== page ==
We know all about bomb-sniffing
dogs, even fruit-sniffing
dogs, but have you heard of cadaver dogs? Cadaver dogs are specifically trained to locate and follow the scent of decomposing flesh. This might sound a little gross, but sometimes science is gross.
Cadaver dogs have an extremely important job
within the justice system. In order for a crime to be proven and solved, there often needs to be a body, and this is where cadaver dogs come in.
Using their nose, these specially trained dogs are able to search for and locate the body so that justice can be served and families can have closure. Cadaver dogs also needed to recover bodies after natural disasters, such as earthquakes or tsunamis.
When cadaver dogs are in training, they learn to pick up the scent by working with pig remains and chemical products whose compounds are not specific to humans. Unfortunately even with this training, a lot of false positive identification in the field still occurs. Dogs often signal they have found something, only to discover it is the body of a wild animal or pet that had been buried.
Researchers at the University of Leuven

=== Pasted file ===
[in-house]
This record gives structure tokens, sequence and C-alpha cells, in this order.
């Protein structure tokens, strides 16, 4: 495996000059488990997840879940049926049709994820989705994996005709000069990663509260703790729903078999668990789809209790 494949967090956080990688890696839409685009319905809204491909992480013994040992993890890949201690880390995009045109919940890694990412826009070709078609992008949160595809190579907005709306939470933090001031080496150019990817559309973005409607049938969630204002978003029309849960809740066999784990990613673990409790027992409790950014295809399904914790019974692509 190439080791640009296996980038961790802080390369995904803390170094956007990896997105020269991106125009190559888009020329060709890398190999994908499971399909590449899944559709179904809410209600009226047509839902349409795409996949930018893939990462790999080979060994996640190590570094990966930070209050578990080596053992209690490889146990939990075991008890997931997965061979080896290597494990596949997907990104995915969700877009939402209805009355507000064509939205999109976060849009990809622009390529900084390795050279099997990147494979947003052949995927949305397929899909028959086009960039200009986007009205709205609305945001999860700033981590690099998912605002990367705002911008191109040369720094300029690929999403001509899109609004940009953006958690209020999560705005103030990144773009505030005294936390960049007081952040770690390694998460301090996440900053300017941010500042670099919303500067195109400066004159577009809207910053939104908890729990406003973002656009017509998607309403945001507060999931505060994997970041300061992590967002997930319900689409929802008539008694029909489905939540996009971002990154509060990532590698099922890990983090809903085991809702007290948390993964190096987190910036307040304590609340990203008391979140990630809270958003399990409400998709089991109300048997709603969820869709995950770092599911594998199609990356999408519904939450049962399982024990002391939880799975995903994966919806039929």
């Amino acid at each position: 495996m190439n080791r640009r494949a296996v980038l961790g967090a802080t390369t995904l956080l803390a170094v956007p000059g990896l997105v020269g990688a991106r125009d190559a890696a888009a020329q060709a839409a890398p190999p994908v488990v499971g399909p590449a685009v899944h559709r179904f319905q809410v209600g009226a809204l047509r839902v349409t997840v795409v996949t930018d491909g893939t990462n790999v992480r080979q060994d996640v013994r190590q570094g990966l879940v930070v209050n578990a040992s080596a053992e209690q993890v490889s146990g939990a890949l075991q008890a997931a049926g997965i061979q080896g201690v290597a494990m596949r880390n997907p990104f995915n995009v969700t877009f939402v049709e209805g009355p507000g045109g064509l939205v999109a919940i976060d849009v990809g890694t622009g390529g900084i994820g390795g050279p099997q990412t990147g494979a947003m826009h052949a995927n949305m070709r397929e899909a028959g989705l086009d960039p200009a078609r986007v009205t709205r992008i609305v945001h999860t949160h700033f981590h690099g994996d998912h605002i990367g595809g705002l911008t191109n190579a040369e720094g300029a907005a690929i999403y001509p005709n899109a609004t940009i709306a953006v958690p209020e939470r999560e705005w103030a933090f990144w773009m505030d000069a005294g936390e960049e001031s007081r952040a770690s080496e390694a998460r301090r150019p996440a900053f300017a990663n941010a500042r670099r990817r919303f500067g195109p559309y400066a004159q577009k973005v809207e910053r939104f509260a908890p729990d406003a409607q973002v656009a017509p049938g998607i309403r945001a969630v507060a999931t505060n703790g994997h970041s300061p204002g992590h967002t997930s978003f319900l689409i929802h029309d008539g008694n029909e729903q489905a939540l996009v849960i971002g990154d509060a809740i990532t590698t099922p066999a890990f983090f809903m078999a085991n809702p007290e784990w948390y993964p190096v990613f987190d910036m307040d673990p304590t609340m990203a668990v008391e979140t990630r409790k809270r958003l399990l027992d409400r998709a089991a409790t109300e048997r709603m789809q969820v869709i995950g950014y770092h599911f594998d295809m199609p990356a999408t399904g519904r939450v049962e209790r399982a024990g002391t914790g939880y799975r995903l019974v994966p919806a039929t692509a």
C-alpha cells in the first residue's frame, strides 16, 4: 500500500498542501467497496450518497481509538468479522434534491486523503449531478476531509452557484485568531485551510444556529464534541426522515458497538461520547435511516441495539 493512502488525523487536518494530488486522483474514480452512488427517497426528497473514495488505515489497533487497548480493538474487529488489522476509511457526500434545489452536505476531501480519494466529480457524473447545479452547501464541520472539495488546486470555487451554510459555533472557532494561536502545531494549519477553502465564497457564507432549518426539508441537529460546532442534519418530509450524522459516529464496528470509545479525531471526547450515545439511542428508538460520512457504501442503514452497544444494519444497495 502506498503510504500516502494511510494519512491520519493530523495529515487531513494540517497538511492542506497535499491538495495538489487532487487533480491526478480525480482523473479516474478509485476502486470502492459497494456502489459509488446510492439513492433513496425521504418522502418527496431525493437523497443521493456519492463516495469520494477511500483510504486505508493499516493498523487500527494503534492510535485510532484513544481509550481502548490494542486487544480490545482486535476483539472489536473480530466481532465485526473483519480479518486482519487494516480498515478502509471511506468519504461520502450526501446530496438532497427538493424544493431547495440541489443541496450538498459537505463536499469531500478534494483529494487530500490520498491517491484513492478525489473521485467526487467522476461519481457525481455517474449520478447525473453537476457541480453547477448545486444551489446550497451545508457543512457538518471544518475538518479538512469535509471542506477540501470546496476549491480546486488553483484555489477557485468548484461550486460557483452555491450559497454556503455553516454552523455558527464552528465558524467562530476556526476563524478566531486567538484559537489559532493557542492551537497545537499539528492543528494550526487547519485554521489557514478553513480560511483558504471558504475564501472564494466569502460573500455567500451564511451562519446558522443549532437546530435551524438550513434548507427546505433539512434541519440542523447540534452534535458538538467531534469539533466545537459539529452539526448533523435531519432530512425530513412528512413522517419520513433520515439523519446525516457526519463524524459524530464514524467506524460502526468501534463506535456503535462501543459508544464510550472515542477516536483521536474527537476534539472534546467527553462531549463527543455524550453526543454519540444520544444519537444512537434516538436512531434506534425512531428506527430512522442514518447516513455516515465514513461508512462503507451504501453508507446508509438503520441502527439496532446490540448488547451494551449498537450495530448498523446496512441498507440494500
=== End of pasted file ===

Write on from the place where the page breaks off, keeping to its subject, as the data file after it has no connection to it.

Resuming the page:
wanted to see if there was a way to train these dogs more effectively by creating a more accurate “smell of death”. By testing a series of human and pig samples at different levels of decomposition, they were able to discover the specific chemical compounds emitted by both human and pig remains, as well as some only emitted by pigs. These two discoveries allowed the researchers to pinpoint chemical compounds found only in human remains.
All this science sounds pretty cool, but how well does this newly discovered “smell of death” really work? Using a sample created in the lab, researchers tested it out with the canine team of Belgium’s federal police, who immediately recognized the mixture as being human remains.
It might be gross, but this discovery marks huge step forward for science and for the future of cadaver dog training.
H/t to News Daily and About.com
Featured image via Eric Gaillard/Reuters via Boston.com